Last week, the folks at WinnersView.com released a short video highlighting CJ McCollum’s midrange wizardry during the 2016-17 NBA season. They aren’t the first to take notice of McCollum’s growing offensive repertoire, particularly his incredible shooting from the analytics version of Tarturus— the midrange— but the video is succinct and more up to date.
McCollum is shooting a robust 50.4 percent between the paint and the 3-point line, which is the best in the NBA (for qualified players, 150 attempts). This continues the ‘trend away from the trend’ that is McCollum is taking and making more of the most inefficient shot, analytically speaking, in the league.
This is something that Zach Lowe of ESPN touched on back in January, discussing the difference between threats and weapons on the court:
In the NBA, there are threats, and there are weapons. A threat keeps a defense on its toes. They worry about it, but they don't change their whole scheme to account for it. They warp everything for a weapon. Nikola Vucevic's midrange shot is a threat. Nowitzki's is a weapon.
McCollum has weaponized an allegedly inefficient shot. He needs almost no space to stop on a dime, snap into that straight up-and-down balance, and rain fire. Keeping up with McCollum around a pick -- being almost on his hip -- isn't good enough unless you can reach around him, Kawhi Leonard-style, and contest his shot from behind.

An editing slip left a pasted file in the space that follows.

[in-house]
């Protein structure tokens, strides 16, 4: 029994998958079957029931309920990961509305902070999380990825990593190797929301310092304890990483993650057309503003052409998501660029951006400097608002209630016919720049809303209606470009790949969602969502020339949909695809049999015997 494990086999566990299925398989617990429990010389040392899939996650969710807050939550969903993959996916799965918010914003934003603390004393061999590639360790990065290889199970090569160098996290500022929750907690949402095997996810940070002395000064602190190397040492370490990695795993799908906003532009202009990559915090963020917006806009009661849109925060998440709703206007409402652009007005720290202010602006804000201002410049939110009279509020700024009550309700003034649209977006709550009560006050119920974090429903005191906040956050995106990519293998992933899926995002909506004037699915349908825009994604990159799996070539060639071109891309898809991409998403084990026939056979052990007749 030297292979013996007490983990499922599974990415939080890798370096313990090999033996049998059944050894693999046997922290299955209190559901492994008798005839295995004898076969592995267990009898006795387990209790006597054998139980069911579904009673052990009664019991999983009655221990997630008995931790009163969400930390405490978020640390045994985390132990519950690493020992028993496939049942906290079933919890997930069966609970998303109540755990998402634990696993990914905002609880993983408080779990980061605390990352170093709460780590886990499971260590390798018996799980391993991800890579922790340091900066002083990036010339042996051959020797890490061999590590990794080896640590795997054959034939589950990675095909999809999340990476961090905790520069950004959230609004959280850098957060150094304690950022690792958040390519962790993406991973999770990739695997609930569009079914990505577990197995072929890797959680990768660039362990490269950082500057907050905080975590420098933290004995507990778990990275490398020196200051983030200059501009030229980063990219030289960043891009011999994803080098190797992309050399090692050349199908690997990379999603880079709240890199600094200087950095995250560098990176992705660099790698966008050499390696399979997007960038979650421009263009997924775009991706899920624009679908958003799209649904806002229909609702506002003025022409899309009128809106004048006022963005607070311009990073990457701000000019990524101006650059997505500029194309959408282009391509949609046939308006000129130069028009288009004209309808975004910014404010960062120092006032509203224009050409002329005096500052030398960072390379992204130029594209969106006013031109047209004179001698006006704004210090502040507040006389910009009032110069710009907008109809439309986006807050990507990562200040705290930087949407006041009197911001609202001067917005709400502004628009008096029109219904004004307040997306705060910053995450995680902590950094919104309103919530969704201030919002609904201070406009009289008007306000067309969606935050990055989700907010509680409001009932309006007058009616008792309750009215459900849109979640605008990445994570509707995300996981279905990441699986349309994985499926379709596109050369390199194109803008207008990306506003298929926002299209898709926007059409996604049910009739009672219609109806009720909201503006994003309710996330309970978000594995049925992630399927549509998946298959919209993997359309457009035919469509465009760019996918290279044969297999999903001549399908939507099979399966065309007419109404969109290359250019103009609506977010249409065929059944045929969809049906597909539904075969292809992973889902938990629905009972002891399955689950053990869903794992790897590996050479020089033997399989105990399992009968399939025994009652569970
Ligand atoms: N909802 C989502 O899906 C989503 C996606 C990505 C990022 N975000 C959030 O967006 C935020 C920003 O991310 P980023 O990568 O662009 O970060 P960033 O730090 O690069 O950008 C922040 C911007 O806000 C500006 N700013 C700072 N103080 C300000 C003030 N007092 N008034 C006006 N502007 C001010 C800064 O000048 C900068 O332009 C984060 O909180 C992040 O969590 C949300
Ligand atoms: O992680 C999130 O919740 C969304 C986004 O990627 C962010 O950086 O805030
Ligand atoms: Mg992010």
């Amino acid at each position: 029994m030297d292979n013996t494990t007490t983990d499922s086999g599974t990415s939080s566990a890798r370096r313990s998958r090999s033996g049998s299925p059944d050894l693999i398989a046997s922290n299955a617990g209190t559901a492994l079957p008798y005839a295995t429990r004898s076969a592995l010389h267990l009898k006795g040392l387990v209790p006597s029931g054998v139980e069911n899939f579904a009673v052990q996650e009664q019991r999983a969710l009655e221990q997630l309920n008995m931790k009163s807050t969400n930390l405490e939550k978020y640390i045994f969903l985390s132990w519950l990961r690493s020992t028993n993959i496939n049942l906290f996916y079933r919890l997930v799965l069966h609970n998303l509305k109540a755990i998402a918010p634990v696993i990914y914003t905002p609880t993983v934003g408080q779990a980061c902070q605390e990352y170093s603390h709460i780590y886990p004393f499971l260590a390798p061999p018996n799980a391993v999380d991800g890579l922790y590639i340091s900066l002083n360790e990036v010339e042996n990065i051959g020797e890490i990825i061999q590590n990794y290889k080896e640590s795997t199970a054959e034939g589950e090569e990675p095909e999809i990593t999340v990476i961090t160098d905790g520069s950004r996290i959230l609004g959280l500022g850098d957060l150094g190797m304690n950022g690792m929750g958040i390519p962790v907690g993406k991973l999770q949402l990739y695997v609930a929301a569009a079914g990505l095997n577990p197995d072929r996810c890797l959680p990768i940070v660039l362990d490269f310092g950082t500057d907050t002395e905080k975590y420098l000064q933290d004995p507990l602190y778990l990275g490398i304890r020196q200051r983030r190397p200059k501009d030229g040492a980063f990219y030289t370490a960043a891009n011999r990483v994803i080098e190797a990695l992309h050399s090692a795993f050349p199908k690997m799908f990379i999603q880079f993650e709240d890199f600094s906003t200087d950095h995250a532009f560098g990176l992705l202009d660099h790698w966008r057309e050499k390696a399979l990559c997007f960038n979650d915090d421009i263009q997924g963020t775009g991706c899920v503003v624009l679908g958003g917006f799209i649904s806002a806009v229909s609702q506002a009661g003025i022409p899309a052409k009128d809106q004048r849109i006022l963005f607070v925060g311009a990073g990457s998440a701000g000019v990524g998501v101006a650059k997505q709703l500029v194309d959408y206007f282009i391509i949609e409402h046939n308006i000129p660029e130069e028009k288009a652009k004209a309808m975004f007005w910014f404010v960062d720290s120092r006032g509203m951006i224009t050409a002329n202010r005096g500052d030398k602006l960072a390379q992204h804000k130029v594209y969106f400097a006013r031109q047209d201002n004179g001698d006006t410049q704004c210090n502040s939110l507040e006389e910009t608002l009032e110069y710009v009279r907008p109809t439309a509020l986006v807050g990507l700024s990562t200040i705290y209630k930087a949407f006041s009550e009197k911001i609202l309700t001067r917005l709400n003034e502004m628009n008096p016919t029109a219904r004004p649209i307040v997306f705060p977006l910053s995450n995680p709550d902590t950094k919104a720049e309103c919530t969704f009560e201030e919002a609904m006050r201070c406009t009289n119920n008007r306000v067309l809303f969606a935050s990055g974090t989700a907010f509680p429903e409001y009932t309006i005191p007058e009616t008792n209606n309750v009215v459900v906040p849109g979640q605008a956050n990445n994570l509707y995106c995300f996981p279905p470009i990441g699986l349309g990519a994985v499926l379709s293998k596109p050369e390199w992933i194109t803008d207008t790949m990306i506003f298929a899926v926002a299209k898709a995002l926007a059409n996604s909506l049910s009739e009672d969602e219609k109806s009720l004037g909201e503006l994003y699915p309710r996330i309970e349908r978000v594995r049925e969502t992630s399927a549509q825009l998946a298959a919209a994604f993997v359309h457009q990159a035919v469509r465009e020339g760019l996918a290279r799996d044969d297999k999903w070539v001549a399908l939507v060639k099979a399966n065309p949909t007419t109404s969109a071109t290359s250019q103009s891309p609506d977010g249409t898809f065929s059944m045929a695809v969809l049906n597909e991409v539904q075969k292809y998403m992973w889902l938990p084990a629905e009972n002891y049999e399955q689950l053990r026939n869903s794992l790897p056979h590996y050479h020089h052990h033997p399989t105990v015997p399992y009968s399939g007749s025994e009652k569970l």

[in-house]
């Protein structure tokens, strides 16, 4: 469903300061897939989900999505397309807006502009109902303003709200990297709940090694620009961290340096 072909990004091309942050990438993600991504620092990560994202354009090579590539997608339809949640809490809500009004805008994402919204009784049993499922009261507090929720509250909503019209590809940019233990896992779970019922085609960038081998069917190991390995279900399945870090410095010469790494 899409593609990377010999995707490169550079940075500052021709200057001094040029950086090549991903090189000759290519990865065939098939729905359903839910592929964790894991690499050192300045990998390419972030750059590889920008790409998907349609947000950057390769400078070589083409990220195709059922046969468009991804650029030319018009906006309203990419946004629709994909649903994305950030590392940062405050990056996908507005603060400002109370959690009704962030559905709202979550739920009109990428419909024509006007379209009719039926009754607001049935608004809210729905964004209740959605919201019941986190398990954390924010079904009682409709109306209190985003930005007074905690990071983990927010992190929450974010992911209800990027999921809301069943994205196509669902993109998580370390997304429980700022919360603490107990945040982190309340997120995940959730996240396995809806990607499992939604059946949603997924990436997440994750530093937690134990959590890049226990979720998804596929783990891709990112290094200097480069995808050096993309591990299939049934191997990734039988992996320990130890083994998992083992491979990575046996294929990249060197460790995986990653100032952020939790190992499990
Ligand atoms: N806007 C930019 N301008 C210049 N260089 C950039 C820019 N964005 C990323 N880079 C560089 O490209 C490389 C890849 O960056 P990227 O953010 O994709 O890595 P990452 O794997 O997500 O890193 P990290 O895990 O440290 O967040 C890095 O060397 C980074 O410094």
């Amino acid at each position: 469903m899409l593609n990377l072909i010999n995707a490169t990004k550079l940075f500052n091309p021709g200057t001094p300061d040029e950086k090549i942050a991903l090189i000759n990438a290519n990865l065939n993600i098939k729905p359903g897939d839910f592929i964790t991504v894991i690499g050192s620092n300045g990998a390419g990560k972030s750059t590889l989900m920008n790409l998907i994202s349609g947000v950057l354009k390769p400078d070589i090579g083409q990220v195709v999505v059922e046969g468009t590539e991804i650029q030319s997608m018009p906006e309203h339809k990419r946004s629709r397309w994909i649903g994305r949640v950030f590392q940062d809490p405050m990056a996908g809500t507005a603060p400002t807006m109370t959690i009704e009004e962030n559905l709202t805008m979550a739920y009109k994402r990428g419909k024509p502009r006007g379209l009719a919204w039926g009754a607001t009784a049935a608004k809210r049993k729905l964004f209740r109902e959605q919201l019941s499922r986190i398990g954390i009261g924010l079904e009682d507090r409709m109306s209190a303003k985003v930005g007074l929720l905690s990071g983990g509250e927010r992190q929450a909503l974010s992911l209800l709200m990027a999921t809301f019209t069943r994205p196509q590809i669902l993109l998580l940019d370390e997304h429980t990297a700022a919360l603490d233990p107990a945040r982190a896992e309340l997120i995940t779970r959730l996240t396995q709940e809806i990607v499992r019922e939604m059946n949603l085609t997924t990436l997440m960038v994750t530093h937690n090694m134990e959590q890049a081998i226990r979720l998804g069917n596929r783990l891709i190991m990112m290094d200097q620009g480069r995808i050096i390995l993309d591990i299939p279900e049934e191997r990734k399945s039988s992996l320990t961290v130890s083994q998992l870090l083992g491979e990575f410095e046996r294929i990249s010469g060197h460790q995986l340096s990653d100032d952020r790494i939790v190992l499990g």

Heading into the 2016-17 season, Blazer’s Edge editor Eric Griffith asked McCollum what he was most looking to improve upon. McCollum answered with “efficiency.”
Efficiency https://t.co/7bMZ7WYDh1— CJ McCollum (@CJMcCollum) August 31, 2016
McCollum’s answer is a bit odd considering where he gets so much of his offense from, so let’s take a second to visualize.
McCollum doesn’t take or make much from the corners, and he’s hovering around league average near the rim. Meanwhile, he’s taking and making the proverbial metric ton of shots from midrange.
While it flies in the face of analytical efficiency, if a player can take a shot worth 2-points and convert it 50 percent of the time, that’s worth exploring. Especially if you consider that this shot is one that defenses are often okay with conceding.
WinnersView also shines a spotlight on McCollum’s three-point marksmanship (above 40 percent), and elevates him to the status of “one of the best offensive players in the NBA” along the way. What do you think? Has McCollum elevated himself into the upper stratosphere of scorers in the NBA? Can efficiency be in the eye of the beholder, and does the midrange game still have a future?